Battleship Potemkin and the Russian Revolution

The film, Battleship Potemkin is a very accurate depiction of Russian life in the early 1900’s.  From the image of officers physically abusing the men on the ship to the massacre at the Odessa staircase, Eisenstein certainly brought the image of revolution to life in a shocking and thought-provoking way.

In the film, after Vakulinchuk was murdered, his body was placed by the harbor with a candle and a paper that read, “Killed for a plate of soup.”  This notion resonates with the Russian people, and they unite on behalf of the common goal of holding the oppressor—in this case, the Tsar—responsible for their injustice.  The scene that depicted Vakulinchuk’s body in the tent, and the response of the Russian people, seemed to parallel Mazower’s depictions of liberal uprisings.  The violent response that Tsars utilized to quell the people was common not only in Russia, but among several European cities during the rise and fall of democracy.  I also found it intriguing how immediate the response of the Russian people was upon viewing Vakulinchuk’s body.  It was as if a spark ignited and rapidly spread across the city.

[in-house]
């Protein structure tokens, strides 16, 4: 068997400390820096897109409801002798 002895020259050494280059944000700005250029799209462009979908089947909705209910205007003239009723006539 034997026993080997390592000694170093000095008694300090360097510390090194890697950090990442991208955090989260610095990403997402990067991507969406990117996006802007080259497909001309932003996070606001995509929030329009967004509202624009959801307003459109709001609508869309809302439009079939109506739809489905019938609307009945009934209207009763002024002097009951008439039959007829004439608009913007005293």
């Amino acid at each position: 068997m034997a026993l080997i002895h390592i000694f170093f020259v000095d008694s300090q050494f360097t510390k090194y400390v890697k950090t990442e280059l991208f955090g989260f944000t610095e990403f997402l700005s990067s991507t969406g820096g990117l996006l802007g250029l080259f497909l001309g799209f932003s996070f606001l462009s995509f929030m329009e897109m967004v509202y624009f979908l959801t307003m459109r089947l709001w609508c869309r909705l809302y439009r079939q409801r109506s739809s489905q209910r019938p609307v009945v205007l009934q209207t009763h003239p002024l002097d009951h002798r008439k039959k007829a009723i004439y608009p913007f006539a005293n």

The massacre itself on the Odessa staircase is a painfully accurate visualization of Mazower’s descriptions.  He states, “… the congress sought the creation of socialism by ending exploitation, ‘crushing completely’ the bourgeoisie and vesting power in the working population as expressed by the Soviets” (12).  Eisenstein’s scene on the Odessa staircase is a literal representation of the Russian powers silencing those in favor of liberalism.

It is clear by the end of this film that democracy in Russia will be suppressed.  The Russian people have two clear options: respect authority and stay alive, or rebel and be killed.  The film ends with a bleak view of what the future will hold for Russia in terms of authoritarian leadership.